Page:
Vietnam War veterans Filipe Sales and Sonny Ramos talked about the environment of Vietnam, the villages and rice paddies and their various responsibilities during the war, stressing their brotherhood and service to the country. 
The Ka`u High School Ensemble sings and dances for Veterans Day.
Photo by Tamryn Fyvie
     The Rev. Kevin Brown, of Na`alehu Assembly of God, himself a veteran, introduced his church choir and talked about the importance of God and country. He asked veterans to stand as the anthems of each military service branch were played.
     County Council member Brittany Smart talked of her family’s service in the military, including that of her brother and her father.
     Veteran motorcycle groups rode to the park, and many bikers wiped their eyes throughout the ceremonies. Hula was performed by an Ocean View halau, and the Ka`u `Ohana Band played.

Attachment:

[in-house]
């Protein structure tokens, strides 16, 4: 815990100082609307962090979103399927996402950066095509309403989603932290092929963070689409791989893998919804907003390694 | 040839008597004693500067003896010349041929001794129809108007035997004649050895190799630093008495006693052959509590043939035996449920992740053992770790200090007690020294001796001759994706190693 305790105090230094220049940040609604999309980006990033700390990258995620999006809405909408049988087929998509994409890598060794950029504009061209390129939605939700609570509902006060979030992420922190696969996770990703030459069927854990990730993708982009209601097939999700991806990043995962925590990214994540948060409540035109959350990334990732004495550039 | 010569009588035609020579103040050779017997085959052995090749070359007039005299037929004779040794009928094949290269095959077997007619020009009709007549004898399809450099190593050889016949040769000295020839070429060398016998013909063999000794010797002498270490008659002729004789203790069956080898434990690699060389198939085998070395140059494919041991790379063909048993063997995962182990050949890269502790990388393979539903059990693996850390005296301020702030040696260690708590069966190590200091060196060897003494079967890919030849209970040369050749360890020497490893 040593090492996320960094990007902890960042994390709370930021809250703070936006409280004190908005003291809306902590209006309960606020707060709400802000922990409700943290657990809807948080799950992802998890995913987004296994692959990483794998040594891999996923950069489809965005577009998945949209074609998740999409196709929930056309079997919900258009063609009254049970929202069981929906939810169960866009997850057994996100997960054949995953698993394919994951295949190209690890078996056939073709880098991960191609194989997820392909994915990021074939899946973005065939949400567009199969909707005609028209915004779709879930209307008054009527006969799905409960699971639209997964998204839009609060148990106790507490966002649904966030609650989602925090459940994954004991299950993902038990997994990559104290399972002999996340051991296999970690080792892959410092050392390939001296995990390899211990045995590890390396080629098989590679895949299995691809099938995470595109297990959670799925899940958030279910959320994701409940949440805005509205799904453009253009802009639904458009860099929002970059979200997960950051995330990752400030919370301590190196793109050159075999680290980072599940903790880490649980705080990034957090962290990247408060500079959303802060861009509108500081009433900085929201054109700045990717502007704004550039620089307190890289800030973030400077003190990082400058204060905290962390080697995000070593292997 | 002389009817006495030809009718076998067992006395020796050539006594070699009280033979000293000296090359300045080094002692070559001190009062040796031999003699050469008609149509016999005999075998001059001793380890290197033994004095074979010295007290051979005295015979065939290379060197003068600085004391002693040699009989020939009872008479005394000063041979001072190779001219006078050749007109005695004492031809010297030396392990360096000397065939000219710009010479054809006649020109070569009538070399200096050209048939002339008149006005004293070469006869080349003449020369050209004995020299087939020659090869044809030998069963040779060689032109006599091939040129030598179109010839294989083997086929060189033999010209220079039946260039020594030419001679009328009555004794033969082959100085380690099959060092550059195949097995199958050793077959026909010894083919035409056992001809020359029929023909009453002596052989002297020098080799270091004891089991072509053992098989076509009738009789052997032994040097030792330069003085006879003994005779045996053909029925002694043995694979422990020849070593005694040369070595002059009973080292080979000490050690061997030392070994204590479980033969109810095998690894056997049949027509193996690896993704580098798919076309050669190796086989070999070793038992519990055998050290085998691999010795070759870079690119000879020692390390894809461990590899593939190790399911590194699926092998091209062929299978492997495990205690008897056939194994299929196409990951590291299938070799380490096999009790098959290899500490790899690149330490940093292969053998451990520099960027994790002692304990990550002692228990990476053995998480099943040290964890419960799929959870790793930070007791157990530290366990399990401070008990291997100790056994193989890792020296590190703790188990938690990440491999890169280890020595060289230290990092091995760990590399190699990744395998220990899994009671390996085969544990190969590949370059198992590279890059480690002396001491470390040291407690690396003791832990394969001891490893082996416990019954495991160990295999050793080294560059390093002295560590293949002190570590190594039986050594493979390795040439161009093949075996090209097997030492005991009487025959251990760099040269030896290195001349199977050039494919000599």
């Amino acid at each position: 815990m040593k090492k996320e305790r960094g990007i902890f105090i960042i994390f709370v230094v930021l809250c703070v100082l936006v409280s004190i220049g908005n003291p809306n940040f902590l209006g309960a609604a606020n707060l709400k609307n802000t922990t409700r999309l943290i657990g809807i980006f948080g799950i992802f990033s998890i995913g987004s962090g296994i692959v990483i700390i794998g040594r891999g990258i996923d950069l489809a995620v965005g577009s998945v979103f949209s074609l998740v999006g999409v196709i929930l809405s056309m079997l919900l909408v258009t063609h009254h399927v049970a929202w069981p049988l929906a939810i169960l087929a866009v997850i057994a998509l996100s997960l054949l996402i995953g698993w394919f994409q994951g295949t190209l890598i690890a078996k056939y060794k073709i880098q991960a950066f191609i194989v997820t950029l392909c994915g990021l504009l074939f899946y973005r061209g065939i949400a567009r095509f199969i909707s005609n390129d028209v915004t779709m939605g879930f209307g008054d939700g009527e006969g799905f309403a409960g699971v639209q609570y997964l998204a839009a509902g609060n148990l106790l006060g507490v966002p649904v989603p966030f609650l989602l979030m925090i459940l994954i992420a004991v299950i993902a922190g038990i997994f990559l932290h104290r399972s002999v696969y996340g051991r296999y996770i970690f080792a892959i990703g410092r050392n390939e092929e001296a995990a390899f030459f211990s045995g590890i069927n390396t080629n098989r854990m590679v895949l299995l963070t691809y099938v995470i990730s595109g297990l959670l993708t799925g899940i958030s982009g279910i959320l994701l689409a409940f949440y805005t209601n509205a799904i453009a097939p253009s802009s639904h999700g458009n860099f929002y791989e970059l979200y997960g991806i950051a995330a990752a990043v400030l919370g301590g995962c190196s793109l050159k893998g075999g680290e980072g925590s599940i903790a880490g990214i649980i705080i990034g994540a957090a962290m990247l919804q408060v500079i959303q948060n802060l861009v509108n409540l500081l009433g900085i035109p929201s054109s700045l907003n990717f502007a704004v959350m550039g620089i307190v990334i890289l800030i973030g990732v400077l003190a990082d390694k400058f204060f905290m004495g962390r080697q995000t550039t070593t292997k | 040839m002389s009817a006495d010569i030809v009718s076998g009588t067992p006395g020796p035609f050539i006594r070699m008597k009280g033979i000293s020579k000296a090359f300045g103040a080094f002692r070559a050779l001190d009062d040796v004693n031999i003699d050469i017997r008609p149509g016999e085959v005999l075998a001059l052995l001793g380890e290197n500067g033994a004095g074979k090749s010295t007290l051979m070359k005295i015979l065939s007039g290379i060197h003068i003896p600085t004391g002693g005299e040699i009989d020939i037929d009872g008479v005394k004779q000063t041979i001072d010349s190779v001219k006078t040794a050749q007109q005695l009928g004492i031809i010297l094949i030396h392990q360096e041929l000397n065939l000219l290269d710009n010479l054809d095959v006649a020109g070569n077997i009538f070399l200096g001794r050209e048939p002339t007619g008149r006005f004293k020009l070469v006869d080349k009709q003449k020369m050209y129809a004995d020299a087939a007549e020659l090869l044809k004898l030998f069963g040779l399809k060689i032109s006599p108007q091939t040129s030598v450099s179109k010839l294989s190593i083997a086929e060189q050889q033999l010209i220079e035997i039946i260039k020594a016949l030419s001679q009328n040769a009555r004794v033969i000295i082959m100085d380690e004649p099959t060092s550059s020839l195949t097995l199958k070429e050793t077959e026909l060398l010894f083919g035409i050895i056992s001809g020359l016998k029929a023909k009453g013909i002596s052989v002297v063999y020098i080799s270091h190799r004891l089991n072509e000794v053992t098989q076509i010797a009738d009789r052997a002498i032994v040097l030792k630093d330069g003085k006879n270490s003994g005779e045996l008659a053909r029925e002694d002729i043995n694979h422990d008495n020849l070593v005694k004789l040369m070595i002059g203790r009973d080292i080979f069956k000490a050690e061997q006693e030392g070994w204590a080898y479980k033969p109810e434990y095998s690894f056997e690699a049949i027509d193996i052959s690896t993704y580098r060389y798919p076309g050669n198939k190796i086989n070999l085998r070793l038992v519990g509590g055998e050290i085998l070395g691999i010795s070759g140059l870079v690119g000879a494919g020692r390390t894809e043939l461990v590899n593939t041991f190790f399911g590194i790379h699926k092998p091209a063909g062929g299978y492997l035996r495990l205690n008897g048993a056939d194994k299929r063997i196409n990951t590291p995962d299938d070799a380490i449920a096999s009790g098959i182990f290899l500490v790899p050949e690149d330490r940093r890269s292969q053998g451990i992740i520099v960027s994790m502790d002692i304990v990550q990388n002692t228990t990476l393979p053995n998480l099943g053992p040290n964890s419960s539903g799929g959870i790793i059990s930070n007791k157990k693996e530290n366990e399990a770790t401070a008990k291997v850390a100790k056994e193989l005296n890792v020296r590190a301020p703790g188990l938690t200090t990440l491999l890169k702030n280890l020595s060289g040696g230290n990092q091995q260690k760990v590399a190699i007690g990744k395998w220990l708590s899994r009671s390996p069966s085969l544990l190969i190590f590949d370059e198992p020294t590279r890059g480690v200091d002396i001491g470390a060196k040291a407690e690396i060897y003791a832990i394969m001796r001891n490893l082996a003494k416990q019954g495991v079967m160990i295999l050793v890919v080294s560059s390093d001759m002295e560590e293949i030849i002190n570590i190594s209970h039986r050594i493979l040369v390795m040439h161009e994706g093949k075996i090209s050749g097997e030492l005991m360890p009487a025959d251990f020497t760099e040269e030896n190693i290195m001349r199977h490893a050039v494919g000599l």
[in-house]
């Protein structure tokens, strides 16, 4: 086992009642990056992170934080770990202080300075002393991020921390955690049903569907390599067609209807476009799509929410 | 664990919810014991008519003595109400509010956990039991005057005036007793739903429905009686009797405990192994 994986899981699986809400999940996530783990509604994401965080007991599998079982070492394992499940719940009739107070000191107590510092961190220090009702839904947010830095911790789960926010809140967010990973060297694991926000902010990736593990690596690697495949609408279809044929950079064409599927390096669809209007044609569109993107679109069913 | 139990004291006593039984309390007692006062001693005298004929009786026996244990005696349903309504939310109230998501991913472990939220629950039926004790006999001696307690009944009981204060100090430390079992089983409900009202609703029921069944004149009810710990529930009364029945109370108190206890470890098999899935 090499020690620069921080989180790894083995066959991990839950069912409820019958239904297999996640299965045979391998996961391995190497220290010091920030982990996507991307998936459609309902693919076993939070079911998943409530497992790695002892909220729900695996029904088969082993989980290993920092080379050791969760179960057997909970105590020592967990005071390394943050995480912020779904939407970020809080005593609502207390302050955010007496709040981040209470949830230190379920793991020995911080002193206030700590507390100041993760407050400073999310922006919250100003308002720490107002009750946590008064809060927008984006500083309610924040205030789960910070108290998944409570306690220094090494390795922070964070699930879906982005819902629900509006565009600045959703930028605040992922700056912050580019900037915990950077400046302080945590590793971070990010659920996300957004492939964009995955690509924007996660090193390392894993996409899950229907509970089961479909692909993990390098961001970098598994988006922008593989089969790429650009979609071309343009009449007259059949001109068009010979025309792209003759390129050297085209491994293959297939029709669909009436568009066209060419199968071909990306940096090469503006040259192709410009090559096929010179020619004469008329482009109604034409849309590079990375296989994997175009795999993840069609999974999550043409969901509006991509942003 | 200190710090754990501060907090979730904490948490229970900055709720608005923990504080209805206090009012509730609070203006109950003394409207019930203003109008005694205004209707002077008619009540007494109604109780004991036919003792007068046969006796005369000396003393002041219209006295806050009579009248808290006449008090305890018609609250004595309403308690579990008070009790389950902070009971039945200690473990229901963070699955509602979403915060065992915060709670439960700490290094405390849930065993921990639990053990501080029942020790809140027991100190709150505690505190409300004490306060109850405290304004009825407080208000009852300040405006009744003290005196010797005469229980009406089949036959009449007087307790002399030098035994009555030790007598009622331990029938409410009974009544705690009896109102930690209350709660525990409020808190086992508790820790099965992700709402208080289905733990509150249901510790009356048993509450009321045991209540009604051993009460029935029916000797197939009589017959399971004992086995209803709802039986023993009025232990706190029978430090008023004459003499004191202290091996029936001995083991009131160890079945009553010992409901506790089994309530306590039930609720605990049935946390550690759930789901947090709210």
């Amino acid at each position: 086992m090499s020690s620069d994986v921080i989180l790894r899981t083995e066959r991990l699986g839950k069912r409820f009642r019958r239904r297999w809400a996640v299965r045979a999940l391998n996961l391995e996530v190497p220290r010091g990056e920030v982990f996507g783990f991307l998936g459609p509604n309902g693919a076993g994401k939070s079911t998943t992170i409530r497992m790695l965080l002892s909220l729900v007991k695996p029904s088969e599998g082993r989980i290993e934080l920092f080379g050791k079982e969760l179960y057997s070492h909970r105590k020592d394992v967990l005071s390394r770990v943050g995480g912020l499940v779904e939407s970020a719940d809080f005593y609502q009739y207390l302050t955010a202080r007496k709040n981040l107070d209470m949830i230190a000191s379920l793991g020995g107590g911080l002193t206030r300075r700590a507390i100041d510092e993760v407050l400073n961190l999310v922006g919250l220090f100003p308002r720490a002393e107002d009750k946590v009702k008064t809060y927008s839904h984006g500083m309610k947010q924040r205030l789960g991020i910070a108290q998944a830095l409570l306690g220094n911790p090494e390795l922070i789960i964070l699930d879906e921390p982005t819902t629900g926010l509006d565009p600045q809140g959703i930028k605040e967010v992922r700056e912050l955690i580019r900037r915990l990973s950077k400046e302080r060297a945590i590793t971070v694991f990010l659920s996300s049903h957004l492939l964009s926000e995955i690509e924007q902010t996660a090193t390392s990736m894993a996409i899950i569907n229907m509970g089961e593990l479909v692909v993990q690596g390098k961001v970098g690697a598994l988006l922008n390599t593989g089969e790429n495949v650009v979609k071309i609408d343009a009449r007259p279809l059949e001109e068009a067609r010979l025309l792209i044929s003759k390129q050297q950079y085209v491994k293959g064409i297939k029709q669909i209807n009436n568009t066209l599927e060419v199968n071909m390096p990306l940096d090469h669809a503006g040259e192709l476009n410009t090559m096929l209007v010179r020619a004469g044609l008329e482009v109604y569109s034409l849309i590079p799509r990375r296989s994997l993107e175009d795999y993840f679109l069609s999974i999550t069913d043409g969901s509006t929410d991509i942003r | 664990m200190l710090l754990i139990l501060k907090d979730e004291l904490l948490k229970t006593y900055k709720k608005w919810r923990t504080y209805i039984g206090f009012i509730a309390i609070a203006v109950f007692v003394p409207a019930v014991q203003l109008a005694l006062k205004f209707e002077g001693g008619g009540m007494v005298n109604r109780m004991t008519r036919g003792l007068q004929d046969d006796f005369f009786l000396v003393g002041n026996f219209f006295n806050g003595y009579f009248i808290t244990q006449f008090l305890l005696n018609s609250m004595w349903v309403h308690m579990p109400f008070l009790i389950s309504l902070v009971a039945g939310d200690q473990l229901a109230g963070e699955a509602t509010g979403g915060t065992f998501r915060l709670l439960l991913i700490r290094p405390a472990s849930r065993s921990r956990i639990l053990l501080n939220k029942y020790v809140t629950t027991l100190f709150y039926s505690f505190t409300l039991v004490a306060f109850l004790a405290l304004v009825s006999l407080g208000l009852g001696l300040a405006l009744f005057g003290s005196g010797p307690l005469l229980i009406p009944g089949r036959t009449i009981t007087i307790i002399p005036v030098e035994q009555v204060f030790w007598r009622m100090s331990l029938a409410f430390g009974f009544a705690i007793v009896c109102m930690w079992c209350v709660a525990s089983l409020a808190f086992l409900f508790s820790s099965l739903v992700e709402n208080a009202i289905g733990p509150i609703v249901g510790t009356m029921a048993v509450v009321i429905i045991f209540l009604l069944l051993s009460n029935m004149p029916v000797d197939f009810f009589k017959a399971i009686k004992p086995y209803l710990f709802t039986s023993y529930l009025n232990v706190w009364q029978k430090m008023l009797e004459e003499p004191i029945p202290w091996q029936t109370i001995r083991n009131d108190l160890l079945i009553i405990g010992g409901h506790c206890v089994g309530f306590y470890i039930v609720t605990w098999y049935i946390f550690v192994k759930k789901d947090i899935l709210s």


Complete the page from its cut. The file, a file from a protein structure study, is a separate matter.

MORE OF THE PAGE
Rebecca Kailiawa
Photo by Julia Neal
AT PAHALA PLANTATION HOUSE, Veterans Day was a musical event and a fundraiser for the Ka`u High School Ensemble, which sold out its plate lunches and performed. Miss Ka`u Peaberry Rebecca Lynn Kailiawa-Escobar danced, and Miss Ka`u Coffee Brandy Shibuya made an appearance. Shibuya recently won Miss Aloha Hawai`i and will be headed for the Miss Hawai`i pageant on O`ahu. Performers yesterday included John and Hope Keawe; a choir led by Darci Baker, of Kamehameha Schools; many of the students on scholarship in the weeklong Kahumoku workshop; Moses, Keoki and George Kahumoku, Jr. `Ukulele master James Hill and cellist Anne Davison brought down the house.